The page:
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Knee Fracture

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KEY POINTS

  • A knee fracture is a break or crack in one or more of the bones in the knee joint.
  • Treatment depends on which bone or bones are broken and the type of fracture. You may need surgery, a cast, medicine, and physical therapy. Use crutches or a cane as directed by your healthcare provider.

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What is a knee fracture?

A knee fracture is a break or crack in 1 or more of the bones in the knee joint. It may be just a bend or small crack in the bone, or the bone may break into pieces or shatter. Some fractures may stick out through the skin.

The bones in the knee include the upper leg bone (also called the thighbone or femur), the 2 lower leg bones (the tibia and the fibula), and the kneecap (patella).

What is the cause?

Knee fractures can happen in many ways, like falls, car accidents, sports activities, or direct hits to the knee.

What are the symptoms?

Symptoms may include:

  • Pain, swelling, bruising, or tenderness that happens right after the injury
  • Pain when the injured area is touched or that keeps you from putting weight on the leg
  • Trouble bending the knee
  • Pain made worse by movement
  • A grating feeling when the injured leg is moved and the broken bones grind against each other
  • Muscle spasms
  • A change in the shape of the leg

How is it diagnosed?

Your child’s healthcare provider will ask about your child’s symptoms and how the injury happened. Your provider will examine your child. Tests may include X-rays or other scans.

How it is treated?

The treatment depends on which bone or bones are broken and the type of fracture.

  • If your child has an open wound with the fracture, your child may need treatment to control bleeding or prevent infection.
  • Your child’s healthcare provider will move the broken pieces of bone into the correct place. Your child will be given medicine first so this straightening is less painful.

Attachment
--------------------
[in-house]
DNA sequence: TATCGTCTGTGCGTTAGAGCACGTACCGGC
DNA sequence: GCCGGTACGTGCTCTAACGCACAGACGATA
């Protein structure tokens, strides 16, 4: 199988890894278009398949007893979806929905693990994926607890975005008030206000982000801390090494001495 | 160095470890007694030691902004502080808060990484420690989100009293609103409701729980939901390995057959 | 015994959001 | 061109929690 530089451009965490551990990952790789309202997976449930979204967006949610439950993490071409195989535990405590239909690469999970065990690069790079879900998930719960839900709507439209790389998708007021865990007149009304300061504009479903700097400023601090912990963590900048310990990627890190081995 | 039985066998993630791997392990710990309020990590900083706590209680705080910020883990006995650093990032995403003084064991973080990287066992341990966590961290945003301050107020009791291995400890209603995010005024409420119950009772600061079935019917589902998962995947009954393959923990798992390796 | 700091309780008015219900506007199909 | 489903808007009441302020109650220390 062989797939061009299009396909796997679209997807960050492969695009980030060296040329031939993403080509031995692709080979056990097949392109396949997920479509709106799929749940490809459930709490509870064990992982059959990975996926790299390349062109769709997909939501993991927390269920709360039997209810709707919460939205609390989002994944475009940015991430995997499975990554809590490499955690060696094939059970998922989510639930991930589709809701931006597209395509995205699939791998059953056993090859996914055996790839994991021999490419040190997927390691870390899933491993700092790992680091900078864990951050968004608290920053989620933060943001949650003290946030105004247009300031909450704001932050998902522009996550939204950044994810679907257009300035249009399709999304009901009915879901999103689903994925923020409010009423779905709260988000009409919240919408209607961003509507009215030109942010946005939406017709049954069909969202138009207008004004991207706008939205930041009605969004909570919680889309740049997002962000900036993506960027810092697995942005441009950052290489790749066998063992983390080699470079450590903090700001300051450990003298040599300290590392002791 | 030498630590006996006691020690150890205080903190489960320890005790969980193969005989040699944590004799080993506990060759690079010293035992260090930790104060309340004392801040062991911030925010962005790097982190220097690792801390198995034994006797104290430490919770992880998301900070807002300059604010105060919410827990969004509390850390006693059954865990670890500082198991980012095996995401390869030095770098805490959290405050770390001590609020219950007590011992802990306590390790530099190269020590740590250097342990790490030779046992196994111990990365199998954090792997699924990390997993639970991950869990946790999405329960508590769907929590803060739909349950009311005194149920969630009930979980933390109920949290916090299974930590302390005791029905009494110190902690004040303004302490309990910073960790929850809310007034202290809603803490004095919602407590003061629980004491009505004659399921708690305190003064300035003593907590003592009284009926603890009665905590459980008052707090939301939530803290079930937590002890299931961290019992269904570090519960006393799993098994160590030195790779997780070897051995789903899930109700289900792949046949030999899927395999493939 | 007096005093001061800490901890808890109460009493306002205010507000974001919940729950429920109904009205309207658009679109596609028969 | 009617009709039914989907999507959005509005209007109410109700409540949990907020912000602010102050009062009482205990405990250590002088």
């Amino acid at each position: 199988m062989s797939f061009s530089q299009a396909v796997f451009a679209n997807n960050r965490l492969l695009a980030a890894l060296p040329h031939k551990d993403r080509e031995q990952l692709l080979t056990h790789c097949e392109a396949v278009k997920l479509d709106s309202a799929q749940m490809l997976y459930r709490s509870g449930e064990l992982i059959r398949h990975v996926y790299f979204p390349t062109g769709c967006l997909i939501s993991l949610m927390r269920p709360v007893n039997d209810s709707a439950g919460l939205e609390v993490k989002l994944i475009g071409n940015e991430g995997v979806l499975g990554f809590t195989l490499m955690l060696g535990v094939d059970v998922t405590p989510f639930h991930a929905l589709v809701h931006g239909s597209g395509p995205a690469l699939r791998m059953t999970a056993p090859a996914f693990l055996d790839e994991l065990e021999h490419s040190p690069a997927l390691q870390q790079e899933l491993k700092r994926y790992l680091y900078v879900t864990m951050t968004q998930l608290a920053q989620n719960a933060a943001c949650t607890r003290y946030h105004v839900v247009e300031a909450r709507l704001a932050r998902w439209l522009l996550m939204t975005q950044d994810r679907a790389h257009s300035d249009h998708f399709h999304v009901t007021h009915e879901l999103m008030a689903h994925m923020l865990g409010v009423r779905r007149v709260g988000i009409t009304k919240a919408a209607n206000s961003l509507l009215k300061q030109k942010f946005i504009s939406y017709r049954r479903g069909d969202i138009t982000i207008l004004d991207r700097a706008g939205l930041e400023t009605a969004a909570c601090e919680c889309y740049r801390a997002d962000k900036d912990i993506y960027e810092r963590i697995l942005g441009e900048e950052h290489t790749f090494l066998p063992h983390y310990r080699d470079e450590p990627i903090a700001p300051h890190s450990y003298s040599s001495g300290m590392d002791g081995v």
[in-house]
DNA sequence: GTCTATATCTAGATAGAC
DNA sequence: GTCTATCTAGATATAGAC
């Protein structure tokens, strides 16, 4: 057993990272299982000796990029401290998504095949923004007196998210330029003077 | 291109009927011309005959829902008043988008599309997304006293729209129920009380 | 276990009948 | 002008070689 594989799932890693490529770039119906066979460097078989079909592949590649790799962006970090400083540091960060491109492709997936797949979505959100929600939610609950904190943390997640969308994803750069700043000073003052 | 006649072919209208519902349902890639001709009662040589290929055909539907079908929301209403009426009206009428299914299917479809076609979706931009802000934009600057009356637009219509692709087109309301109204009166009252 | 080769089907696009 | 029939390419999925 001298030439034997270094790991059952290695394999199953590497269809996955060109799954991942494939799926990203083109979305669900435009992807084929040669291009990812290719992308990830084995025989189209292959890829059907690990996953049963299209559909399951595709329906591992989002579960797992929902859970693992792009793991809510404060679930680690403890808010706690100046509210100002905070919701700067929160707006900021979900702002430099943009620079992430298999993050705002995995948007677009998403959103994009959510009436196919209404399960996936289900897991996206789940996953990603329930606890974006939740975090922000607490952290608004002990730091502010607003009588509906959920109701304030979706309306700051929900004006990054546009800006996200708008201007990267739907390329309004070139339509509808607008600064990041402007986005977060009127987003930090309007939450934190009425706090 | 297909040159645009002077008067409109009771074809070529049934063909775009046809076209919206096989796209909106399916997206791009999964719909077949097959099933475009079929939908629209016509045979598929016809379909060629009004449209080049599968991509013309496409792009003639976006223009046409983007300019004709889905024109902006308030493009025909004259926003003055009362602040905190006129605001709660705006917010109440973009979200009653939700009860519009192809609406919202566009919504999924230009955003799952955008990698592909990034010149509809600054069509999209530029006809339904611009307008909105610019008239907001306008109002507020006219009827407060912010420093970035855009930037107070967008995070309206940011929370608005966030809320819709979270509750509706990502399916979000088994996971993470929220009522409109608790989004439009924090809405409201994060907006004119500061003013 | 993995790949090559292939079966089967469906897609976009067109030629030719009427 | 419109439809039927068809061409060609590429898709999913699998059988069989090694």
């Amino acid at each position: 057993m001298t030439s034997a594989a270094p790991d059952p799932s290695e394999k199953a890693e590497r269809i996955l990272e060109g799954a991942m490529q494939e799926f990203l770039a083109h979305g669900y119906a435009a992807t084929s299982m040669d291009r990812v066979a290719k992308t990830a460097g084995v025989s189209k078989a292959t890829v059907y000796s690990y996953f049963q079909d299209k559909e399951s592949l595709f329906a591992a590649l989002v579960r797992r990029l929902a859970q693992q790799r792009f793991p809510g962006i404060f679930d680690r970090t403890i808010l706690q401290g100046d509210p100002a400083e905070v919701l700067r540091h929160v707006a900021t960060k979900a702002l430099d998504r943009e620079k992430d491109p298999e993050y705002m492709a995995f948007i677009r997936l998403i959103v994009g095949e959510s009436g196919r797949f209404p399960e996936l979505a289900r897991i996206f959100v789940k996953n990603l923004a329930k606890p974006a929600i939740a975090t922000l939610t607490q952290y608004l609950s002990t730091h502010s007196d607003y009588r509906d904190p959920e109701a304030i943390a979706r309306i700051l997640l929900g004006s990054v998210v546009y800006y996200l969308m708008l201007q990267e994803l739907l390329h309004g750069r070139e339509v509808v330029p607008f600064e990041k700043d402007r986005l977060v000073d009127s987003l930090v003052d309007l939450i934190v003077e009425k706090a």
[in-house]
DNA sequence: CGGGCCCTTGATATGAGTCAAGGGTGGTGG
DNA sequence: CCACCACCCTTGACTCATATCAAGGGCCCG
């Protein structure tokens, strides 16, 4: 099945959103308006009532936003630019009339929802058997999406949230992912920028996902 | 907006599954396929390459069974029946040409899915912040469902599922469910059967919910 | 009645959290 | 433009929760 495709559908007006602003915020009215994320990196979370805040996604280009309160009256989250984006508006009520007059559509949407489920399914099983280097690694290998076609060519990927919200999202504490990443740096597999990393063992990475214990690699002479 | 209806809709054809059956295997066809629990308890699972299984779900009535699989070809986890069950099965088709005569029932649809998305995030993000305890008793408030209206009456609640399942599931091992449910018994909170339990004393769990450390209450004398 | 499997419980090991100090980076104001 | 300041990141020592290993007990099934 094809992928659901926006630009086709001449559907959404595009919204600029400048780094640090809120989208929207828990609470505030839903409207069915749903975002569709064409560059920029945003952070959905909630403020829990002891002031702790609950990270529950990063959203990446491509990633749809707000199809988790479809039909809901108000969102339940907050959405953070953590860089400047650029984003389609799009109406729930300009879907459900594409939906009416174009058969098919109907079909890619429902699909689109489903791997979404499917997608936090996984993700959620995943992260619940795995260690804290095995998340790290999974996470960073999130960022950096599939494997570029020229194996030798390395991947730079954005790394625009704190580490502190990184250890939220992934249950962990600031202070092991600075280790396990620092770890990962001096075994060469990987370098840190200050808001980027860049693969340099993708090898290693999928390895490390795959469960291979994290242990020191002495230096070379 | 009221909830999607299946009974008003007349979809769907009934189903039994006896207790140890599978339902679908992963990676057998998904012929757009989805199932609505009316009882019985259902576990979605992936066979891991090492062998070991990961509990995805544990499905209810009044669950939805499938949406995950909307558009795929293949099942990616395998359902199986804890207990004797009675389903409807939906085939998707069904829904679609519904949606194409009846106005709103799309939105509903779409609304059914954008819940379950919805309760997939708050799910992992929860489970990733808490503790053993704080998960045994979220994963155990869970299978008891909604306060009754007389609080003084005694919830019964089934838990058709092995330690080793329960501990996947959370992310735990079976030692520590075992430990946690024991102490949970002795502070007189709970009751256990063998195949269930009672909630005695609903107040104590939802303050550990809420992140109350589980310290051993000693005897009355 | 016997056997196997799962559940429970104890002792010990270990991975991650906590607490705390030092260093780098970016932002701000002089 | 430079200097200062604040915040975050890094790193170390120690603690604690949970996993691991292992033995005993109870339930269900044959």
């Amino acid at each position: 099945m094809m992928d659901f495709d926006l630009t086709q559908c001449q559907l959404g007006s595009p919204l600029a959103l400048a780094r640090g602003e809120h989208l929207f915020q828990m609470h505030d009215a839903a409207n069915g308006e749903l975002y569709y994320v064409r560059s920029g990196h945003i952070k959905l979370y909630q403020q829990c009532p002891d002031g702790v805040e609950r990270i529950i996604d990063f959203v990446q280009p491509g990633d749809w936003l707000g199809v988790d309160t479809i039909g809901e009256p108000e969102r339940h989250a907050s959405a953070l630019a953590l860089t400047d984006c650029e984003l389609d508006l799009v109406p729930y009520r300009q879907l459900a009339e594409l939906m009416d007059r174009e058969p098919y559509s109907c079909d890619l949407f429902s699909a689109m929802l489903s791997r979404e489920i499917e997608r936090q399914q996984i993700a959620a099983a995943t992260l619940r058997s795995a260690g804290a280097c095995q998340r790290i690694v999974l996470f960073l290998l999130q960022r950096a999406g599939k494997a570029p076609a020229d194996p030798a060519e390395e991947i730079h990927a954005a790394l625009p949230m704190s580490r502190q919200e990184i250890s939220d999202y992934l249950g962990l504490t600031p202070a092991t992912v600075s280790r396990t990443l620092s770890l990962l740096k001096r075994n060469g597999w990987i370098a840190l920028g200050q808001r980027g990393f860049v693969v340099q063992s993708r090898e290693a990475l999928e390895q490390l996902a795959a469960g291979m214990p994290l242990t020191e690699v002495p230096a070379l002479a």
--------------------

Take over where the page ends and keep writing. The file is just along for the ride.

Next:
• Sometimes surgery is needed to put the bones or pieces of bones back into the right position. Wires, pins, screws, plates, or rods may be used to hold pieces of bone together.
  • Your child’s provider may put the leg in a brace, splint, knee immobilizer, or cast to keep the knee from moving while it heals.
    • If your child has a cast, make sure the cast does not get wet. Cover the cast with plastic when your child bathes. Teach your child not to scratch the skin around the cast or poke things down between the cast and the skin. This could cause an infection.
    • Your provider will tell you how much weight your child can put on the leg, if any. Your child may need to use crutches or a cane as directed by your healthcare provider.

With treatment, the fracture may take 4 to 6 weeks to heal. Your child may need to do special exercises to help the leg get stronger and more flexible. Ask your child’s healthcare provider about this.

How can I take care of my child?

Follow the full course of treatment your child’s healthcare provider prescribes.

To keep swelling down and help relieve pain, your child’s provider may tell you to:

  • Put an ice pack, gel pack, or package of frozen vegetables wrapped in a cloth on the injured area every 3 to 4 hours for up to 20 minutes at a time for the first day or two after the injury.
  • When your child sits or lies down, they should keep the injured leg up on pillows, with the knee straight.
  • Give your child pain medicine as directed by your healthcare provider.

Ask your child’s healthcare provider:

  • How and when you will get your child’s test results
  • How long it will take for your child to recover
  • If there are activities your child should avoid and when your child can return to normal activities
  • How to take care of your child at home
  • What symptoms or problems you should watch for and what to do if your child has them

Make sure you know when your child should come back for a checkup.

How can I help prevent a knee fracture?

Most knee fractures are caused by accidents that are not easy to prevent. However, here are some things that can help prevent injury:

  • Wear shoes that fit well and give good support.
  • Gently stretch before and after physical activity.
  • If your child plays a sport that uses knee protection, be sure that the protective equipment fits properly.
  • Work and play safely.
Developed by RelayHealth.
Pediatric Advisor 2016.4 published by RelayHealth.
Last modified: 2016-03-23
Last reviewed: 2015-06-29
This content is reviewed periodically and is subject to change as new health information becomes available. The information is intended to inform and educate and is not a replacement for medical evaluation, advice, diagnosis or treatment by a healthcare professional.
Copyright © 2016 RelayHealth, a division of McKesson Technologies Inc. All rights reserved.
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